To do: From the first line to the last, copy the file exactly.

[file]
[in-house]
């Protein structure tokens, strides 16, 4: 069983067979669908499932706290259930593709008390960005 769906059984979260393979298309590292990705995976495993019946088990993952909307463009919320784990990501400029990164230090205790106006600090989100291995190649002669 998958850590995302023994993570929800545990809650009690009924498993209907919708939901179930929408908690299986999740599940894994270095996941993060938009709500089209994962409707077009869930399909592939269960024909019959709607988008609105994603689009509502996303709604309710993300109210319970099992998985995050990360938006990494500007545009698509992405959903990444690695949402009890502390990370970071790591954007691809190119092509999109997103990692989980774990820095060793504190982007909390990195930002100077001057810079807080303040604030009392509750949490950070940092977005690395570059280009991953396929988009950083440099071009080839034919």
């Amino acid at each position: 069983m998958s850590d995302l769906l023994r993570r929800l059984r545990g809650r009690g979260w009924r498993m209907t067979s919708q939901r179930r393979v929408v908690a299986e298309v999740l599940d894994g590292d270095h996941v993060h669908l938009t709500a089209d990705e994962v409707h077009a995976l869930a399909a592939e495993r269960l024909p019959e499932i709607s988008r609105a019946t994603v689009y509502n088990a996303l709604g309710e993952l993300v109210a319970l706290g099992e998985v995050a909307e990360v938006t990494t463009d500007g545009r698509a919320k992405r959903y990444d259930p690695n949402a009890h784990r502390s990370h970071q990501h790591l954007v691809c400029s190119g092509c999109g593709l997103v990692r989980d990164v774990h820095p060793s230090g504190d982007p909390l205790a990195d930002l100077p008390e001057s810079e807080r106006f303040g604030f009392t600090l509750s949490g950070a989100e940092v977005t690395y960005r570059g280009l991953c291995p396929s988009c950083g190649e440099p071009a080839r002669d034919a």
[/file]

[in-house]
């Protein structure tokens, strides 16, 4: 069983067979669908499932706290259930593709008390960005 769906059984979260393979298309590292990705995976495993019946088990993952909307463009919320784990990501400029990164230090205790106006600090989100291995190649002669 998958850590995302023994993570929800545990809650009690009924498993209907919708939901179930929408908690299986999740599940894994270095996941993060938009709500089209994962409707077009869930399909592939269960024909019959709607988008609105994603689009509502996303709604309710993300109210319970099992998985995050990360938006990494500007545009698509992405959903990444690695949402009890502390990370970071790591954007691809190119092509999109997103990692989980774990820095060793504190982007909390990195930002100077001057810079807080303040604030009392509750949490950070940092977005690395570059280009991953396929988009950083440099071009080839034919």
């Amino acid at each position: 069983m998958s850590d995302l769906l023994r993570r929800l059984r545990g809650r009690g979260w009924r498993m209907t067979s919708q939901r179930r393979v929408v908690a299986e298309v999740l599940d894994g590292d270095h996941v993060h669908l938009t709500a089209d990705e994962v409707h077009a995976l869930a399909a592939e495993r269960l024909p019959e499932i709607s988008r609105a019946t994603v689009y509502n088990a996303l709604g309710e993952l993300v109210a319970l706290g099992e998985v995050a909307e990360v938006t990494t463009d500007g545009r698509a919320k992405r959903y990444d259930p690695n949402a009890h784990r502390s990370h970071q990501h790591l954007v691809c400029s190119g092509c999109g593709l997103v990692r989980d990164v774990h820095p060793s230090g504190d982007p909390l205790a990195d930002l100077p008390e001057s810079e807080r106006f303040g604030f009392t600090l509750s949490g950070a989100e940092v977005t690395y960005r570059g280009l991953c291995p396929s988009c950083g190649e440099p071009a080839r002669d034919a």